Iron deficiency in U.S. worries health experts
Despite the fact that the United States fortifies many food products with iron, the Centers for Disease Control report that the incidence of nonanemic iron deficiency is increasing. This trend is surprising because nonanemic iron deficiency is decreasing in other parts of the world.
Question: What foods are typically fortified with iron?
Answer: The U.S. food laws require that all-purpose white flour be enriched with iron. Therefore white bread and most bread products, pasta, breakfast cereals, energy bars and even cookies contain added iron.
Q: If so many common foods contain extra iron, why is iron deficiency a problem?
A: The iron that is added to most of these products is in the form of elemental iron particles. These iron "shavings" do not readily dissolve in the stomach and are poorly absorbed by the intestine. As a consequence, people are not consuming as much "absorbable iron" as it might appear from the amounts listed on food labels.
In addition, there are common dietary factors that enhance or inhibit the absorption of iron from foods. Absorption is enhanced when iron in foods or supplements is consumed with vitamin C, beta-carotene, meat, fish or poultry.
Combinations of some foods cause less iron to be absorbed. For example, when coffee, tea or milk is consumed with iron-containing foods or supplements, less iron is absorbed. In general, calcium supplements and high-calcium foods substantially block iron absorption from other foods or supplements when consumed at the same time.
Foods like red wine and red beans contain high levels of compounds called polyphenols that inhibit absorption of iron. The high levels of both polyphenols and calcium found in spinach result in extremely poor absorption of its iron.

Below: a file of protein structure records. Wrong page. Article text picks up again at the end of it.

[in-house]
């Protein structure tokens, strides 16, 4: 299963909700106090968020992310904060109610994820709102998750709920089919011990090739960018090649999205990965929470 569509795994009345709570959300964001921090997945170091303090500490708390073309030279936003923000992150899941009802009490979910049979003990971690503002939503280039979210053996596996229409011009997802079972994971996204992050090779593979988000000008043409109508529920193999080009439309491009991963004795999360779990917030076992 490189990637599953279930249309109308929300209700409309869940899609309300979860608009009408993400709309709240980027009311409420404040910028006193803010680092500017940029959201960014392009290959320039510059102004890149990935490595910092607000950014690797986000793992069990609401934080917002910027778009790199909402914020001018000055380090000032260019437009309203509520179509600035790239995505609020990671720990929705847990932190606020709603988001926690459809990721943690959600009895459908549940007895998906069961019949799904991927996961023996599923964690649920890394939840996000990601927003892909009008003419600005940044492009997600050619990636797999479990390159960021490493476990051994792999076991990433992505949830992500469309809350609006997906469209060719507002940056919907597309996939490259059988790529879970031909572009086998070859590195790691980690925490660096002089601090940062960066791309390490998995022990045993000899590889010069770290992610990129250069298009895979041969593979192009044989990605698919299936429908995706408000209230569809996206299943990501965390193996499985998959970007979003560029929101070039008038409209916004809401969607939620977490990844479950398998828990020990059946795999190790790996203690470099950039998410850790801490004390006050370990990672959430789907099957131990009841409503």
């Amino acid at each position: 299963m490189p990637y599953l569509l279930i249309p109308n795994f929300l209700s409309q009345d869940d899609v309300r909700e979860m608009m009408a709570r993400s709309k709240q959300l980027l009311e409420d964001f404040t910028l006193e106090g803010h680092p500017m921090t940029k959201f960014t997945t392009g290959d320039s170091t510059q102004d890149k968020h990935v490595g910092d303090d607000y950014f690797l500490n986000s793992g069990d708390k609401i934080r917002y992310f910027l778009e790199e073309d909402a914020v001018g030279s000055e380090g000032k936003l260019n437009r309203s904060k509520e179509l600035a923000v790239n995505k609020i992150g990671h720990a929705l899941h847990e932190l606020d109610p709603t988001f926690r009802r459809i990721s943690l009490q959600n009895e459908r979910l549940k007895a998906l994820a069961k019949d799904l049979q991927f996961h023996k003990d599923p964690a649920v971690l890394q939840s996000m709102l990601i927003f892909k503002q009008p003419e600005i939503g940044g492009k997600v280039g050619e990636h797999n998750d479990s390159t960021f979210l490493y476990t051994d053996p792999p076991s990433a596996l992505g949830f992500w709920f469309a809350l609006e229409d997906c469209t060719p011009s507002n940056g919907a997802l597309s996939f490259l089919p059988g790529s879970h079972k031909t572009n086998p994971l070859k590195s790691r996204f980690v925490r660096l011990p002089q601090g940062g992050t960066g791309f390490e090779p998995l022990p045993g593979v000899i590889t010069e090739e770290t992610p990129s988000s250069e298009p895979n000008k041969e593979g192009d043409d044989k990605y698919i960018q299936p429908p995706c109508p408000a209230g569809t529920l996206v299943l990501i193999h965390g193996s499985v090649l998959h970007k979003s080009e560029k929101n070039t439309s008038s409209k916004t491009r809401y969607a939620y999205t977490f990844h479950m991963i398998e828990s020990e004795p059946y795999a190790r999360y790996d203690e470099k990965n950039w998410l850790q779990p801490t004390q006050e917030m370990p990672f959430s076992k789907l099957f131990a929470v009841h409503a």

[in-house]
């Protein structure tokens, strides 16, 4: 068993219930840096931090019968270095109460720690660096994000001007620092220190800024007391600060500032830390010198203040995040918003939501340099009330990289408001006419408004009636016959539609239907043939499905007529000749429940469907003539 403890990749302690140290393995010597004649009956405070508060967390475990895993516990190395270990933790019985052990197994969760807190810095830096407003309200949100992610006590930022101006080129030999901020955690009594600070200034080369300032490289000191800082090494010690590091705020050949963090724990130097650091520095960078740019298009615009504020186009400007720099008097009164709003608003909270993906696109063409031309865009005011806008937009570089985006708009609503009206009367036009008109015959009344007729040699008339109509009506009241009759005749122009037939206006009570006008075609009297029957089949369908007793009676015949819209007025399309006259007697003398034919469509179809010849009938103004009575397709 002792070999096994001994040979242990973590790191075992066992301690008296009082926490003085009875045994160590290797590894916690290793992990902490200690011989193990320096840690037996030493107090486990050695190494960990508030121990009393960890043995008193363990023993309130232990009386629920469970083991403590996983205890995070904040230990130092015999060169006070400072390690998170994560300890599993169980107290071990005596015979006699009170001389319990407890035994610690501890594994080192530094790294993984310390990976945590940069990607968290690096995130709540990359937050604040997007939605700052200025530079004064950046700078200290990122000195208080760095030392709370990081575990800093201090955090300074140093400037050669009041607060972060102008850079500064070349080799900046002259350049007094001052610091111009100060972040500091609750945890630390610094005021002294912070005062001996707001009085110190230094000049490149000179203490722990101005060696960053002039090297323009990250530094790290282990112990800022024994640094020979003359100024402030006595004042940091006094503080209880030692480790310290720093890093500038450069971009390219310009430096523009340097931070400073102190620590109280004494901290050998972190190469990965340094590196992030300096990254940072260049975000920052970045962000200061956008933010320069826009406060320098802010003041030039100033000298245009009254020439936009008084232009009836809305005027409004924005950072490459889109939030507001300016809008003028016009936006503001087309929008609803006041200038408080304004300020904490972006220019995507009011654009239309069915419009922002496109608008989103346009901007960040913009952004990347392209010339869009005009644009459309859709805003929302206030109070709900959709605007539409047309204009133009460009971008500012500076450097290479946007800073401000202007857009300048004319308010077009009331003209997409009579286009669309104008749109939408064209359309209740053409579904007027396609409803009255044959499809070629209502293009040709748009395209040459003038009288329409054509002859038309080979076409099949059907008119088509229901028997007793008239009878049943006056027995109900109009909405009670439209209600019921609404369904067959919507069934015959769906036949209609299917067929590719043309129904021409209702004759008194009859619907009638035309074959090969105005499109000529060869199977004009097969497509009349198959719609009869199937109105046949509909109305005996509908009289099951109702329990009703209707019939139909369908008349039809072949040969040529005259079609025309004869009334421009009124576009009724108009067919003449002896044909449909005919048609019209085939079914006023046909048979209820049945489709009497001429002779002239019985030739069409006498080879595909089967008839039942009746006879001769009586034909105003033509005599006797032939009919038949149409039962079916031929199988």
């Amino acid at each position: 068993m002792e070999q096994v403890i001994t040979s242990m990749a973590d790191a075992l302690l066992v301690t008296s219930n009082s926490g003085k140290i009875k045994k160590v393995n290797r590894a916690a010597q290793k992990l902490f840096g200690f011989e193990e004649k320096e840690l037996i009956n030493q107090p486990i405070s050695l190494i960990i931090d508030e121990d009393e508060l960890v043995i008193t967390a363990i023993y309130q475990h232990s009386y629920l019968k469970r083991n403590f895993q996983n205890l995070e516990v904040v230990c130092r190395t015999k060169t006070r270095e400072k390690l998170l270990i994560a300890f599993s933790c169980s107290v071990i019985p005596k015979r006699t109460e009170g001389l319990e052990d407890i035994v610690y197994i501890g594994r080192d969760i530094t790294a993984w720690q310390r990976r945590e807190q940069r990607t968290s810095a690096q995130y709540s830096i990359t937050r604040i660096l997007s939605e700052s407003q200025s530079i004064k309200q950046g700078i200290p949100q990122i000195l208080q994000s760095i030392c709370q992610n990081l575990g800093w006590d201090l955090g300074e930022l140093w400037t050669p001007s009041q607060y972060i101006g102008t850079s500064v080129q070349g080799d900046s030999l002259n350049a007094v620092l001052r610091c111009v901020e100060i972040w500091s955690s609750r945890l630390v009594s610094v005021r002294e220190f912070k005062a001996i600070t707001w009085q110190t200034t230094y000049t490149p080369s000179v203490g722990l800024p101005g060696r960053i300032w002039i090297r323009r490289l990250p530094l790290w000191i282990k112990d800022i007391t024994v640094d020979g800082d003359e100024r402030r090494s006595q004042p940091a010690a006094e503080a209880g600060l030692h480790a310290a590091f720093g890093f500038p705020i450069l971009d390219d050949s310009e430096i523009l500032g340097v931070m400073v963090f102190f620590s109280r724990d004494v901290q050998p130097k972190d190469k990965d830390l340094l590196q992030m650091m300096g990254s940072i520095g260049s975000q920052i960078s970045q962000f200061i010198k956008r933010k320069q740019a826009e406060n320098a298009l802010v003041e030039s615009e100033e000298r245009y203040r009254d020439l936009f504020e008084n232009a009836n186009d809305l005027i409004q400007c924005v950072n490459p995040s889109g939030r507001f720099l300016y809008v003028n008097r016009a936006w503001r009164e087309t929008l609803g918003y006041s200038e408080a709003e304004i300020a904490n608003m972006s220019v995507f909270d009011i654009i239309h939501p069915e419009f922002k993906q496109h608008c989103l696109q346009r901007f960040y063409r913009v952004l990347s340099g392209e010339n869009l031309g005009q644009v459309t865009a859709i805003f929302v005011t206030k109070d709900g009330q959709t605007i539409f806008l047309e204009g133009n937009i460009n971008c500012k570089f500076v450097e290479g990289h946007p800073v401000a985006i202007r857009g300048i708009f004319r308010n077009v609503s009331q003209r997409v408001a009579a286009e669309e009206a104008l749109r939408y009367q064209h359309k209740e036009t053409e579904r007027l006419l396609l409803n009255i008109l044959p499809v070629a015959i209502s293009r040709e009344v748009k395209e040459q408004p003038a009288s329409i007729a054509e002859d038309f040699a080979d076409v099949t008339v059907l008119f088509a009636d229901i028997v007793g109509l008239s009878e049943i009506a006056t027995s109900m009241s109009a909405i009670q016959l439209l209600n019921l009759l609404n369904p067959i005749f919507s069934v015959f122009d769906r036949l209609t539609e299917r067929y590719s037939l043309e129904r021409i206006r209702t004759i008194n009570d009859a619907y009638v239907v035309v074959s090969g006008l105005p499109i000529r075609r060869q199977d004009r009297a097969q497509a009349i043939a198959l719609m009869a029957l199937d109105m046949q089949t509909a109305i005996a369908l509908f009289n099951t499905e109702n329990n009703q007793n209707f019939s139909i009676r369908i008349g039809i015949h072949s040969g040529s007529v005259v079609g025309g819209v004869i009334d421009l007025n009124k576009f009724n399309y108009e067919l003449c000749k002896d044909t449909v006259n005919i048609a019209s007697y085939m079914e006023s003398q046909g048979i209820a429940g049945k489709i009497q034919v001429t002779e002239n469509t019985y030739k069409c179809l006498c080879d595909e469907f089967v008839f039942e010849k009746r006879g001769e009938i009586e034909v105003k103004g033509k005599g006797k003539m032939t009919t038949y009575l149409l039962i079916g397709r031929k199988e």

Q: How well is the iron in supplements absorbed?
A: The most common iron supplements contain iron (ferrous) sulfate. Since this form of iron is poorly absorbed, most iron supplements typically prescribed contain a rather high dosage to make up for the poor absorption. Unfortunately, the high dose often causes intestinal problems such as constipation or diarrhea, and people stop taking the supplement before their iron status is back to normal.
Other types of iron supplements such as ferrous fumarate or ferrous gluconate are often better tolerated, but iron absorption is still limited. Supplements containing the better-absorbed heme iron form can be taken in much lower doses with fewer side effects. For full benefit, iron supplementation needs to be supported by a diet that contains adequate protein and all other essential nutrients.
Alan Titchenal, Ph.D., C.N.S. and Joannie Dobbs, Ph.D., C.N.S. are nutritionists in the Department of Human Nutrition, Food and Animal Sciences, College of Tropical Agriculture and Human Resources, University of Hawaii-Manoa. Dr. Dobbs also works with University Health Services.